THE Bayelsa State government on Tuesday, September 6, threatened to take a libel action against some online publications for defamation of character unless they retract their report alleging that Ritchie Etonye, Government House chief accountant, had allegedly absconded with $4.6 million belonging to Governor Henry Seriake Dickson.
Preye Agedah, solicitor-general of Bayelsa State, in a letter to the online publishers, dated September 6 2016, obtained by journalists in Yenagoa, Bayelsa State, warned that “any failure, neglect or refusal to comply with this demand will leave us with no option than to take out criminal and civil process to seek appropriate redress.”
According to the letter, contrary to the allegation, the government of Bayelsa State never lost the sum of $4.6 million or any such sum as alleged and no “such money is missing from the coffers of the state.” As such, the letter said there was, therefore, no reason for any report to the Police and none was made either by the governor or the government of Bayelsa State for the alleged sum of $4.6 million or any other sum.
Further, at the time of the publication which alleged that Etonye had absconded, the accountant was Dickson in Ondo State and subsequently in Port Harcourt where the governor had gone on a condolence visit to Etonye’s father whose son Tamarakuro Etonye (Ritchie’s elder brother) had passed away a few days earlier.
The letter averred that the “police search of Etonye’s private residence in Yenagoa was orchestrated by mischief makers on a false tip that arms were stockpiled therein.” Besides, it said that the purpose of the false tip was to implicate not only Etonye but also the governor who was the ultimate target of the false and malicious information to the Police. “It will interest you to note that the Police have since discovered that they were dispatched on a wild goose chase by the instigators of that search wherein valuable time and effort required to fight crime was dissipated on a mere hoax,” the Agedah’s letter further stated.
Contrary to the publications, the solicitor general said that contrary, the governor did not order the search of Etonye’s residence. He argued: “Mr. Ritchie Etonye is a civil servant whose current posting is as Chief Accountant, Government House carrying out his legitimate duties with diligence and has never been faulted under any guise by the Accountant General of the State to whom he reports directly or any other Government official. We are sure that you are aware that Mr. Etonye who (according to your report) had absconded, is even now in his office in Yenagoa carrying out his official duties.”
According to Agedah, the “publication was clearly made without any investigation whatsoever. As a respected online publication, we believe that even a superficial investigation could have revealed the falsity of the publication. Unfortunately, contrary to all established tenets of the practice of journalism, you proceeded to make a publication that is obviously defamatory of the Government and Government officials. While we believe that free speech is essential in a Constitutional democracy, the exercise of that right ought to be accompanied with the utmost sense of responsibility and due conformity with extant laws.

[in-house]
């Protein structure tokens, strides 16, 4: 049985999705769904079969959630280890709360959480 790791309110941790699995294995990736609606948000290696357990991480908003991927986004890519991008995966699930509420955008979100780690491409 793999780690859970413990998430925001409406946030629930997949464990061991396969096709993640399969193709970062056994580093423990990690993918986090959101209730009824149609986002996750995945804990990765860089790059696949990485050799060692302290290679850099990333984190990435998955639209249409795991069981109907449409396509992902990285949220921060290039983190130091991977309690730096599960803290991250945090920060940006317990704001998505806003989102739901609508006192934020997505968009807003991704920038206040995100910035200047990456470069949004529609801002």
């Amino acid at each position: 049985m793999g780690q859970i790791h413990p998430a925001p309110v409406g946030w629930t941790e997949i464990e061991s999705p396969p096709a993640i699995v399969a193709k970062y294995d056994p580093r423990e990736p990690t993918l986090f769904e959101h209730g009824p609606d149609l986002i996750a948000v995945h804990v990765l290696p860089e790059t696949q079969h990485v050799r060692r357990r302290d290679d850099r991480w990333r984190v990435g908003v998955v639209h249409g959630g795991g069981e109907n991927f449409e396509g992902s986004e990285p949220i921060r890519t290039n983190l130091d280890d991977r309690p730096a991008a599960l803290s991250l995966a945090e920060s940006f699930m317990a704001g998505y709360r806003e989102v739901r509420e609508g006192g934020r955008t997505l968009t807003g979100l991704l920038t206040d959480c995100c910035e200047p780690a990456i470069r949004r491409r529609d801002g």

“Besides the issue of defamation (which has both criminal and civil implications) your publication also constitutes an incitement against public order. As you are well aware, the Nigerian economy is experiencing one of its worst downturns in recent times and to publish that a princely sum of $4.6 million had been stolen from the common patrimony of the people of Bayelsa State, is (to put it mildly) misinformation with capacity to incite public unrest. Any form of responsible and decorous journalism ought to know this. Unfortunately, your publication never adverted to this as you appeared to be in a hurry to put out a false, fabricated and malicious publication in the public domain.
“We hold it in your favour that while the bandwagon effect of the false and malicious misdirection of the Police may have led to your publication, the responsibility to ascertain the veracity of your publication still rests with you. As you already know, officials of the Government of Bayelsa State are available at all times to respond to your inquiries. Unfortunately, you never thought it necessary to utilise this rudimentary practice before making your publication. This is more so when the said publication has capacity to do incalculable damage and has indeed done unquantifiable damage to the government of Bayelsa State and its officials who are endued with public trust; a public trust that they cherish and exercise with the highest sense of responsibility.”
The government, therefore, demanded a retraction of the defamatory publication and “tender an apology to the government of Bayelsa State and its officials who have been defamed by your publication.” Failure to do so, he said, “will leave us with no option than to take out criminal and civil process to seek appropriate redress.”
— Sep 6, 2016 @ 18:30 GMT